After a stunning solar eclipse earlier this month, the earth will get round two with a penumbral eclipse on Wednesday morning, according to the Washington Post. Starting at 2:39 a.m. Pacific Daylight Time, the eclipse will be visible to the central and western United States, Australia, Asia and the Pacific, technically reaching its height a little after sunrise at 7:48 a.m. Eastern. But for the United States, the eclipse will be most distinct when most are fast asleep at 4:47 a.m. Pacific Daylight Time, according to National Geographic, while folks in the East Coast will miss it entirely due to the sunrise.
For the most part, the eclipse will cause the moon to be only slightly darker. However on Tuesday night, Jupiter will be very bright and will join a waxing moon for a picturesque celestial view.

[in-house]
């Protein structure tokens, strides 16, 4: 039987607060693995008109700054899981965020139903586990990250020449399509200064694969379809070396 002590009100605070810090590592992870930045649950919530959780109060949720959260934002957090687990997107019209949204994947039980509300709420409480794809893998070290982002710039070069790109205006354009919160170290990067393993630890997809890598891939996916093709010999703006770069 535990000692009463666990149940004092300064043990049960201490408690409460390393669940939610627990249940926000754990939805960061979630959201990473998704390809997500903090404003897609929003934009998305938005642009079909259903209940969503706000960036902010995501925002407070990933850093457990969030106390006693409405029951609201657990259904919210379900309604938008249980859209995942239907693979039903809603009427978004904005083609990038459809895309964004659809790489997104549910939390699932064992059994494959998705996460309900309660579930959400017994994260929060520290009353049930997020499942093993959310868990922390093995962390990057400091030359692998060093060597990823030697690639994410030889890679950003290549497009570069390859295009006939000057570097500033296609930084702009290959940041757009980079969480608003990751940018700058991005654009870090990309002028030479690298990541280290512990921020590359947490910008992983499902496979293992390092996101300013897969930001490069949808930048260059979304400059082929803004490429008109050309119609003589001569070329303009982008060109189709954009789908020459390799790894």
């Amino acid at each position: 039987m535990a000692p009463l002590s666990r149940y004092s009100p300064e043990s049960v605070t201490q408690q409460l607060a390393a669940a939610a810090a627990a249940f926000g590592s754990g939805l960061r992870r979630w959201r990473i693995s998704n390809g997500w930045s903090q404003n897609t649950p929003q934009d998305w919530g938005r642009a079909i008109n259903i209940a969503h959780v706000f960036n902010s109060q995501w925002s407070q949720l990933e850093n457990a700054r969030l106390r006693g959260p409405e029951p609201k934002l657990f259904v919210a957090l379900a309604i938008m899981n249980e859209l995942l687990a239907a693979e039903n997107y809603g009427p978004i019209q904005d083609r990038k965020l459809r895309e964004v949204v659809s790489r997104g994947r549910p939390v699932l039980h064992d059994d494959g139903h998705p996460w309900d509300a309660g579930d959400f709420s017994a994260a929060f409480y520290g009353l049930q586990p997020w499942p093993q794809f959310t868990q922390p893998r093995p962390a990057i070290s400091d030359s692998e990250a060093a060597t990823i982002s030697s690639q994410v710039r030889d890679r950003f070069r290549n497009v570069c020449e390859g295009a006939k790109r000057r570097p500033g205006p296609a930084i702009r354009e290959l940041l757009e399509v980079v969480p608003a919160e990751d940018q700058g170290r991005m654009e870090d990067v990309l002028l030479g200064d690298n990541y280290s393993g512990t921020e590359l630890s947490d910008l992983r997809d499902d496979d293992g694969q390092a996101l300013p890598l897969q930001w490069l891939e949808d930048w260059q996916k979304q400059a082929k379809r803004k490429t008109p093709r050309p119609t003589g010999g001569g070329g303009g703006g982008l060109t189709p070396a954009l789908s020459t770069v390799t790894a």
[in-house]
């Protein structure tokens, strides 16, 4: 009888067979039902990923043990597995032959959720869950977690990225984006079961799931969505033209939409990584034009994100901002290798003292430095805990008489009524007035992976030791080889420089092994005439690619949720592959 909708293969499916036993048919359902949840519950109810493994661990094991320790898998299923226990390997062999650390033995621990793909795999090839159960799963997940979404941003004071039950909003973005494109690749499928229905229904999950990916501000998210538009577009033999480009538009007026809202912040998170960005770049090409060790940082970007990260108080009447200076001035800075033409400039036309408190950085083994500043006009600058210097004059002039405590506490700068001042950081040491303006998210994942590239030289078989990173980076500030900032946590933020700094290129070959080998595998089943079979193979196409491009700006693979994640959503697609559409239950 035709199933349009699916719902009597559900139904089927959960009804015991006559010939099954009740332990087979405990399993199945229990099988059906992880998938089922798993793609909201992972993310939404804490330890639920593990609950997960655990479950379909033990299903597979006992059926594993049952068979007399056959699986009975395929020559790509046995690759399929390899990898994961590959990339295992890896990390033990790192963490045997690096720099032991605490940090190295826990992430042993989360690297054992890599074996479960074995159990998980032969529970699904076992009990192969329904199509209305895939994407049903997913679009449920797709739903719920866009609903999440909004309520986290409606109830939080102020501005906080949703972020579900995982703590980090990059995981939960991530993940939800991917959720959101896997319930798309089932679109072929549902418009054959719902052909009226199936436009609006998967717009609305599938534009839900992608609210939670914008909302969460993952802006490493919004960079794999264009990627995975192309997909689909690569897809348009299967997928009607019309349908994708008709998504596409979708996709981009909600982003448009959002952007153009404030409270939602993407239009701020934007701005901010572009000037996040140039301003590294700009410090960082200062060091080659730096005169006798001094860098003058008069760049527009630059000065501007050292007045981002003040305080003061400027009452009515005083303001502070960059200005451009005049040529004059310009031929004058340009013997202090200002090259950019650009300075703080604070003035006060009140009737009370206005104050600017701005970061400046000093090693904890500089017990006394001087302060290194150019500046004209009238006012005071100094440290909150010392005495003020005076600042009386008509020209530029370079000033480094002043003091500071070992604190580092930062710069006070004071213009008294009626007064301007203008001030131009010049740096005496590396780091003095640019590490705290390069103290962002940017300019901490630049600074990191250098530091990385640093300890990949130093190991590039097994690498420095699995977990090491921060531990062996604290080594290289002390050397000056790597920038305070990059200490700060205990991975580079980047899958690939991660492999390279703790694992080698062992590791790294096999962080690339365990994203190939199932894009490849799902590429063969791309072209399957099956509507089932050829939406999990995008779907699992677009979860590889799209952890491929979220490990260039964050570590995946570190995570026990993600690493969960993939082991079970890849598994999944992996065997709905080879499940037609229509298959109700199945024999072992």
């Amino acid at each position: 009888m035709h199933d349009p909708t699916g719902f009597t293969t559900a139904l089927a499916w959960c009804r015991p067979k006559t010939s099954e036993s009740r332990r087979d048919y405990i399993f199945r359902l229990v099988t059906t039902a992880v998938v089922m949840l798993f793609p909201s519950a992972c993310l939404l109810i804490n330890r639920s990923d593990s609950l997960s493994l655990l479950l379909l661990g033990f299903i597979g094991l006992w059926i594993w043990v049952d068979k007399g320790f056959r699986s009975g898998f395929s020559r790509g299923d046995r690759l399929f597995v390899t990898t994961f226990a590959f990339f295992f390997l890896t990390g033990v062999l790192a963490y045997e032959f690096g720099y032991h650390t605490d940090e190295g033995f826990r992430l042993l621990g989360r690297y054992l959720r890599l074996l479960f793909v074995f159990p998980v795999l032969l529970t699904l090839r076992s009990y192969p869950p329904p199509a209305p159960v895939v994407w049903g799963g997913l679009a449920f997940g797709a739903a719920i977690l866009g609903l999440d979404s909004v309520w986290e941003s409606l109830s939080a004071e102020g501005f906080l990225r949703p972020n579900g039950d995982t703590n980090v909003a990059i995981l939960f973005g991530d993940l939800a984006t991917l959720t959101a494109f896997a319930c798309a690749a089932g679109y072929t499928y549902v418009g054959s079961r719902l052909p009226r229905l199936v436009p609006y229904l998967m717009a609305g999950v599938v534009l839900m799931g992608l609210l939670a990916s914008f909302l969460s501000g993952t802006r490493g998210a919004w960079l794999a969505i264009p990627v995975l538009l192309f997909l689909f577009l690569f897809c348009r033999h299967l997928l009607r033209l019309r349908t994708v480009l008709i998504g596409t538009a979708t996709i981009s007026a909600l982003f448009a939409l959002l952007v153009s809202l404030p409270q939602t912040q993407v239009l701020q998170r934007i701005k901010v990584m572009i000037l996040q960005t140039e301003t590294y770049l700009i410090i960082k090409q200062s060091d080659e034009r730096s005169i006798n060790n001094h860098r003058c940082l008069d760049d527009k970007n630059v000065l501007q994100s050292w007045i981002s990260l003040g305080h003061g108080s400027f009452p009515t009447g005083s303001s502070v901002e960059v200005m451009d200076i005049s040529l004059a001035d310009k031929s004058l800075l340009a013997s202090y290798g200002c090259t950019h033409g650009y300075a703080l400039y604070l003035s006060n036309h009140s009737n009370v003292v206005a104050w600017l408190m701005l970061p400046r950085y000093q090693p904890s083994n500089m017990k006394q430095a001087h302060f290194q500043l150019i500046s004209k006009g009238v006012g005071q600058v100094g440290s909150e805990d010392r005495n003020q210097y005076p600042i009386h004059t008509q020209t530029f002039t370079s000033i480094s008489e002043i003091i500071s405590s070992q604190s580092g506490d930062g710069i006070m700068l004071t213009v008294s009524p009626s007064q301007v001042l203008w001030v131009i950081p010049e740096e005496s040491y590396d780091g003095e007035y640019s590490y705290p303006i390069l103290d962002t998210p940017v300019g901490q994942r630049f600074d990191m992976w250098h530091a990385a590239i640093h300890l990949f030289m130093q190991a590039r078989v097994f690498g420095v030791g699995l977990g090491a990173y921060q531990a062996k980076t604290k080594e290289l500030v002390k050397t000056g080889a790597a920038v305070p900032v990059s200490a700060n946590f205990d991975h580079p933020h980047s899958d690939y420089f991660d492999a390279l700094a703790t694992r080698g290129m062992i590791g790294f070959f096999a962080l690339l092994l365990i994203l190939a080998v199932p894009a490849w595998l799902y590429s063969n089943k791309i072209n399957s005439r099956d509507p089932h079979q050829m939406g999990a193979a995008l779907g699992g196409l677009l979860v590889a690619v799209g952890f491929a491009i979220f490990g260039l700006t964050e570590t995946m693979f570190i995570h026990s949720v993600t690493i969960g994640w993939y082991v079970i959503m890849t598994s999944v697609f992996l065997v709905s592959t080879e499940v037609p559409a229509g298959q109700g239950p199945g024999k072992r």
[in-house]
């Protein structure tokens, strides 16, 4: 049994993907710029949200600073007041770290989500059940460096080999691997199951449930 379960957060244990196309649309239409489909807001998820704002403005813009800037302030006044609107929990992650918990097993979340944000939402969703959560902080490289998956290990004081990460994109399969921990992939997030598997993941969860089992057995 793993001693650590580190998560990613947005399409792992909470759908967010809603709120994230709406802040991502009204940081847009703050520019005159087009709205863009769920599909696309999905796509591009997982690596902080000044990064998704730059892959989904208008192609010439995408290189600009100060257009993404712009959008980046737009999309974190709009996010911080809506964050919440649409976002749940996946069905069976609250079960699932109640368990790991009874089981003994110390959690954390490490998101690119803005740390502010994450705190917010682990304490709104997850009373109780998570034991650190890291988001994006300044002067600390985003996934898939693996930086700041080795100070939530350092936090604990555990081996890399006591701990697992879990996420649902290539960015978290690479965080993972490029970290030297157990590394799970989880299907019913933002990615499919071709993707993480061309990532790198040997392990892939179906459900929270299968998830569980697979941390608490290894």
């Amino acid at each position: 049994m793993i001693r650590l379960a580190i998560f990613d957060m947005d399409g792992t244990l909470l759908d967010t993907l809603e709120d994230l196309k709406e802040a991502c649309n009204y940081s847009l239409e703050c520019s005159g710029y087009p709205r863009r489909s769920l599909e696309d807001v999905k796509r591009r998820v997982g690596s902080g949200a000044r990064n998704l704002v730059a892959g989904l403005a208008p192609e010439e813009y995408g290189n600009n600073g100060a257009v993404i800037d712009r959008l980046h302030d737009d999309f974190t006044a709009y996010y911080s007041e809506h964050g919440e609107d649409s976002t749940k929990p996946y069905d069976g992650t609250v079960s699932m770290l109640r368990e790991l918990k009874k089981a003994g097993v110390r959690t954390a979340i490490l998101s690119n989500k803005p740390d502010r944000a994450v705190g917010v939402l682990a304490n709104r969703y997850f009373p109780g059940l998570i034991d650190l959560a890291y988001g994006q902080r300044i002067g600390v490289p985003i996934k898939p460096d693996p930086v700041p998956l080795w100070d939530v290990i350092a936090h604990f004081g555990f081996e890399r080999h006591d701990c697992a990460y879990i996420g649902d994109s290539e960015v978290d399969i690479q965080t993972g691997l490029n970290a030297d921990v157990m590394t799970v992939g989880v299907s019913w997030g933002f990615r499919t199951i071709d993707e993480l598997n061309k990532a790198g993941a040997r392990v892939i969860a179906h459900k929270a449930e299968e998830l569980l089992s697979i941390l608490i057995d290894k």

The penumbral eclipse is when the moon moves through the outer shadow of Earth, so it's less pronounced than an umbral eclipse, or when the moon turns red because it's going through the dark part of Earth's shadow.
Penumbral eclipses are 35% of all eclipses, but are still difficult to see with even a telescope, according to USA Today.
The next penumbral lunar eclipse will occur in September, but North America won't even notice.